Constituting the proveedings of a colloquium held in April 1999 in the Academy of Sciences of the Republic of Uzbekistan, the present volume offers a wide range of short contributions on the history and anthropology of Jews and Judaism in Central Asia, from the origins to our days. List of papers: E. V. Rtveladze, “Evrei-iudaisty v doislamskoi Srednei Azii [Israelite Jews in Pre-Islamic Middle Asia],” 5-12; G. Ia. Dresvianskaia, “K istorii iudaisma v Srednei Azii [Contribution to the History of Judaism in Middle Asia],” 20-5 (the author rapidly evokes the transformation of allegedly Jewish places of worship into mosques during the first centuries of the Islamic period in Samarqand [Afrasiyab]); R. V. Al’meev, “K etnologii bukharskikh evreev [Contribution to the Ethnology of Bukharan Jews],” 26-38; V. K. Genshtke & T. E. Vaganova, “Nekotorye svedeniia o sredneaziatskikh evreiakh (po putevym ocherkam G. Lansdella [Some Testimonies on Middle Asian Jews (through G. Lansdell’s Travel Accounts],” 39-50, ill. (through Lansdell’s travelogue Russian Central Asia (1885), the author rapidly evokes the everyday life of the Jewish communities in Tashkent and Samarqand, and provides statistics on the “autochthonous Jewish (evrei tuzemnye)” population of the region (oblast’) of Samarqand in 1915); V. A. Germanov & B. V. Lunin, “Istorik i etnograf bukharskikh (sredneaziatskikh) evreev Z. L. Amitin-Shapiro [Z. L. Amitin-Shapiro, a Historian and Ethnographer of Bukharan (Middle Asian) Jews],” 51-63 (supra 57); B. A. Golender, “Iudaica na turkestanskikh pochtovykh otkrytkakh [The Judaica on Postcards from Turkistan],” 64-76, ill. (this richly illustrated paper traces the evolution of the pictural representation of Central Asian Jews from late nineteenth-century Russian travelogues and albums to early twentieth-century pictural and photographic postcards; as the author rightly suggests, a number of these illustrations are the product of varied kinds of montage; the turn of the Soviet period is interestingly marked with the association of the Bukharan Jewry with the representation of a remote, archaic past; if the rediscovery of this iconographic resource is only beginning, its systematic analysis remains also to be developed); S. M. Gorshenina, “K istorii bukharskogo otdeleniia Imperatorskogo obshchestva vostokovedeniia [Contribution to the History of the Bukharan Section of the Imperial Society of Oriental Studies],” 77-83 (reviewed in supra 34); A. B. Dzhumaev, “Bukharskie evrei i muzykal’naia kul’tura Srednei Azii [Bukharan Jews and the Musical Culture of Middle Asia],” 84-102 (infra 375); V. A. Ivanov, “Epokha Turkestanskogo general-gubernatorstva v istorii sredneaziatskikh (bukharskikh) evreev [The Period of the General-Governorate of Turkistan in the History of Middle Asian (Bukharan) Jews],” 103-23 (infra 297); G. N. Nikitenko & R. N. Shigabdinov, “Arkhivy Uzbekistana kak istochnik po istorii evreiskoi obshchiny [The Archives of Uzbekistan as a source for the History of the Jewish Community],” 124-31 (supra 24); C. Poujol, “Sviazi mezhdu Tsentral’noi Aziei i Palestinoi, ili puti affektivnogo sionizma, 1793-1917 gg. [The Links between Central Asia and Palestine, or the Paths of an Affective Zionism, 1793-1917],” 132-51 (the reedition of an important article initially published in French); B. Sidikov, “Sredneaziatskie evrei: rol’ i funktsii etnoreligioznogo men’shinstva v zhizni vostochnogo obshchestva (obshchemetodologicheskie voprosy) [Middle Asian Jews: The Role and Function of an Ethno-Religious Minority in the Life of an Oriental Society (Overall Methodological Problems)],” 151-69 (this panoramic diachronic study compares the role played by the Jews in Central Asia as intermediaries with that of other ethnic and confessional groups over history, and rapidly evokes their current roles as intermediaries between the developed economies of the West and post-Soviet Central Asia); I. D. Fok, “‘Turkestanskii sbornik’ o grazhdanskom statuse bukharskikh evreev v Russkom turkestane [The Turkestanskii Sbornik on the Civic Status of Bukharan Jews in Russian Turkistan],” 170-4 (on the basis of an early-twentieth-century collection of articles of the Turkestanskii sbornik on the legal status of Central Asian Jews, the author provides a chronology of the most significant restrictions adopted during the Russian colonial period: the edict of 1889 allowing residence in Russian Turkistan only to the autochthonous Jews inhabiting there since before the Russian conquest; the successive report of this measure, with the support of the Muscovite bourgeoisie, until 1900, then 1905, then 1907; and the ukaz of February 1909 maintaining these restrictions over the Jews converted to Islam); A. I. Sheviakov, “Evrei Tashkentskoi oblasti v kontse xix – nachale xx veka [The Jews of the Region of Tashkent in the Late Nineteenth – Early Twentieth Centuries],” 175-84 (based on the classical writings by Dobrosmyslov and Amitin-Shapiro, this article, focusing on terminological aspects, shortly evokes the demographic evolution of the respective ‘autochthonous’ and ‘European’ Jewish populations of Tashkent during the Tsarist and early Soviet periods); M. A. Iusupova, “Dva etiuda po istorii arkhitektury Uzbekistana, sviazannykh s evreiskoi diasporoi [Two Studies on the History of Architecture of Uzbekistan in Relation with the Jewish Diaspora],” 185-201, ill (infra 357).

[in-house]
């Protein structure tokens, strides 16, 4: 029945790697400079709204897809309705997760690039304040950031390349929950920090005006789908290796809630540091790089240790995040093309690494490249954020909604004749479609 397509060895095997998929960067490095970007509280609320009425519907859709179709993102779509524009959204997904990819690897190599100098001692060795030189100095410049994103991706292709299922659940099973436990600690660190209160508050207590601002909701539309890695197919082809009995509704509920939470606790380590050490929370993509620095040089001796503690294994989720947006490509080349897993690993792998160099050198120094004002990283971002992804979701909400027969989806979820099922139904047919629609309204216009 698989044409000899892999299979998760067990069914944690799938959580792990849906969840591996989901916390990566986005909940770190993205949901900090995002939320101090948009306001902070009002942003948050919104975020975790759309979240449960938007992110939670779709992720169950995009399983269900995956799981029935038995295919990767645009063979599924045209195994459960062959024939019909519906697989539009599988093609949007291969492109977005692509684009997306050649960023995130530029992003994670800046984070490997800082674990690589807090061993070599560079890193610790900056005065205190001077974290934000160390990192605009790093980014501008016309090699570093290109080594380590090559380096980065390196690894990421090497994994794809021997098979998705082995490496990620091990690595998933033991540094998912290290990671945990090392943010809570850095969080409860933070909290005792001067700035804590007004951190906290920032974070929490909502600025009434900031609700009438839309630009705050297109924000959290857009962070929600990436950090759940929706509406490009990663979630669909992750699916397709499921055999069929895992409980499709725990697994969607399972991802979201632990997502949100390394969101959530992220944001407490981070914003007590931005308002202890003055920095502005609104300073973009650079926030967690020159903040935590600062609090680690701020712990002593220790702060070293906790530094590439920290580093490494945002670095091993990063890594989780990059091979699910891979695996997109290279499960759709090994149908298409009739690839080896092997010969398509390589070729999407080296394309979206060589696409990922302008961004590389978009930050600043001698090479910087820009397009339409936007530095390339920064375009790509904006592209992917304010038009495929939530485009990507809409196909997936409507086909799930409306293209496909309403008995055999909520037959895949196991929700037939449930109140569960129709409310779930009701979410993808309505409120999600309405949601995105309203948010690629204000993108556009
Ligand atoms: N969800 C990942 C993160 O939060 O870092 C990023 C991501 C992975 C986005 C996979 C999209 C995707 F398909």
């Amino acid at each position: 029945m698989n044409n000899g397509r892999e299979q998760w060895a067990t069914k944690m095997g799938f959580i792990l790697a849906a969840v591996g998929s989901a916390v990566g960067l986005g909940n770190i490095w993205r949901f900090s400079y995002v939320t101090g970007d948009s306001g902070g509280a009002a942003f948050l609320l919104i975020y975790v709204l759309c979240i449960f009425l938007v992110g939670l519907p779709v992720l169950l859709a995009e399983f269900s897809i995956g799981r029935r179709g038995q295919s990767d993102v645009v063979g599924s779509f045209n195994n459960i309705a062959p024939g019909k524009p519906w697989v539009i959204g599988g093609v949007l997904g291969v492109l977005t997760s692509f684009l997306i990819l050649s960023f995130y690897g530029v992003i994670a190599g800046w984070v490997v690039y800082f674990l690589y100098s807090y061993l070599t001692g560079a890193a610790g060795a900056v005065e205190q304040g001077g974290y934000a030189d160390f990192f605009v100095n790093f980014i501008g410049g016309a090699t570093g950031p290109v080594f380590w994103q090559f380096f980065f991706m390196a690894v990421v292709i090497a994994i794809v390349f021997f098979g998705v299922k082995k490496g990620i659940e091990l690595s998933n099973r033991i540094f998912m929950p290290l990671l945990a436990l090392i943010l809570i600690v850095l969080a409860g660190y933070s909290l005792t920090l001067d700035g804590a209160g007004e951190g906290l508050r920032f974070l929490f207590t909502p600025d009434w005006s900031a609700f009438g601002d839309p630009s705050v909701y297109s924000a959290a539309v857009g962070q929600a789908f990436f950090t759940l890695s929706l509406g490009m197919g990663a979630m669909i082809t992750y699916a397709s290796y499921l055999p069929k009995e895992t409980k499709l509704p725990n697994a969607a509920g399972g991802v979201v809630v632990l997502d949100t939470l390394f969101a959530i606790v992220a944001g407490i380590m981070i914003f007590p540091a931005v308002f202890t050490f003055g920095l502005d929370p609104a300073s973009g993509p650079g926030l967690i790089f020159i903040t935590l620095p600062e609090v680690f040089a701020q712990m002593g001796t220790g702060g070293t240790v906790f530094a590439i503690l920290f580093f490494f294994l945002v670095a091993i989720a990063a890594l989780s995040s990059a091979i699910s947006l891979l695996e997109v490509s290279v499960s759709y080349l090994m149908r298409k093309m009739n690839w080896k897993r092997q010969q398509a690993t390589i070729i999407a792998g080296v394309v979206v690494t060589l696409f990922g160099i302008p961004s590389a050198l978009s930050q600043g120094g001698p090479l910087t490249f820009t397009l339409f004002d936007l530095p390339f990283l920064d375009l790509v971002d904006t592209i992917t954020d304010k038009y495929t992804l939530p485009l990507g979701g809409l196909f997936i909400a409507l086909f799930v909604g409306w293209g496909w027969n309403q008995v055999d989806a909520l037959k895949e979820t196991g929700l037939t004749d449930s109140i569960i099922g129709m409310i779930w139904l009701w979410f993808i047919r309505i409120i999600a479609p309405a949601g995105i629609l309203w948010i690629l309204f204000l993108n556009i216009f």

Stéphane A. Dudoignon, National Centre for Scientific Research, Paris
CER: I-3.4.A-262